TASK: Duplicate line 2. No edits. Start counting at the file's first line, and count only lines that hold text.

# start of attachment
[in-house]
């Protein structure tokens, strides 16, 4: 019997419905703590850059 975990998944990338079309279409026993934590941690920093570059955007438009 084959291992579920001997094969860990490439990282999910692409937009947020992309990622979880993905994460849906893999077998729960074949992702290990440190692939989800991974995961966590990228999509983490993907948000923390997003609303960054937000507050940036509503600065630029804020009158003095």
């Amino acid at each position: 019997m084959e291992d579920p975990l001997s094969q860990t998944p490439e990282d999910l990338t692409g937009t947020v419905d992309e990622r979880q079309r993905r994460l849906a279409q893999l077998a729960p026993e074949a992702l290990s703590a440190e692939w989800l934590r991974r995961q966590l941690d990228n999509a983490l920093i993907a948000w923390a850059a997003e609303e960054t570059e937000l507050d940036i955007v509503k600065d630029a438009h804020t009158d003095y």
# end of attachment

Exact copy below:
């Protein structure tokens, strides 16, 4: 019997419905703590850059 975990998944990338079309279409026993934590941690920093570059955007438009 084959291992579920001997094969860990490439990282999910692409937009947020992309990622979880993905994460849906893999077998729960074949992702290990440190692939989800991974995961966590990228999509983490993907948000923390997003609303960054937000507050940036509503600065630029804020009158003095």